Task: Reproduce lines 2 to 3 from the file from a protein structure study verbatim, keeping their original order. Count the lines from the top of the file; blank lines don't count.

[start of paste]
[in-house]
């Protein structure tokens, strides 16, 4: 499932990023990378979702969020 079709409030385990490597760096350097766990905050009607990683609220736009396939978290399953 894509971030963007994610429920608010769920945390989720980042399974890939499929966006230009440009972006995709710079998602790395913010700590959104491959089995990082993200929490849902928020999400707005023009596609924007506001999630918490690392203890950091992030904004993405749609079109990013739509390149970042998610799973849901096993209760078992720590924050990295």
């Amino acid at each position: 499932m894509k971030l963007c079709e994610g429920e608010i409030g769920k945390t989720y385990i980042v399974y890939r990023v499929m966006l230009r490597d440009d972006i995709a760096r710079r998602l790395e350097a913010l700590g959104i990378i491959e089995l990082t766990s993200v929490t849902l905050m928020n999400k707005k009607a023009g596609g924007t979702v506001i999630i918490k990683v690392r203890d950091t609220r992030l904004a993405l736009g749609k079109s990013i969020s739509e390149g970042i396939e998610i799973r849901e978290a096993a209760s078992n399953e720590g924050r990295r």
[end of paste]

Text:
């Protein structure tokens, strides 16, 4: 499932990023990378979702969020 079709409030385990490597760096350097766990905050009607990683609220736009396939978290399953 894509971030963007994610429920608010769920945390989720980042399974890939499929966006230009440009972006995709710079998602790395913010700590959104491959089995990082993200929490849902928020999400707005023009596609924007506001999630918490690392203890950091992030904004993405749609079109990013739509390149970042998610799973849901096993209760078992720590924050990295």
């Amino acid at each position: 499932m894509k971030l963007c079709e994610g429920e608010i409030g769920k945390t989720y385990i980042v399974y890939r990023v499929m966006l230009r490597d440009d972006i995709a760096r710079r998602l790395e350097a913010l700590g959104i990378i491959e089995l990082t766990s993200v929490t849902l905050m928020n999400k707005k009607a023009g596609g924007t979702v506001i999630i918490k990683v690392r203890d950091t609220r992030l904004a993405l736009g749609k079109s990013i969020s739509e390149g970042i396939e998610i799973r849901e978290a096993a209760s078992n399953e720590g924050r990295r």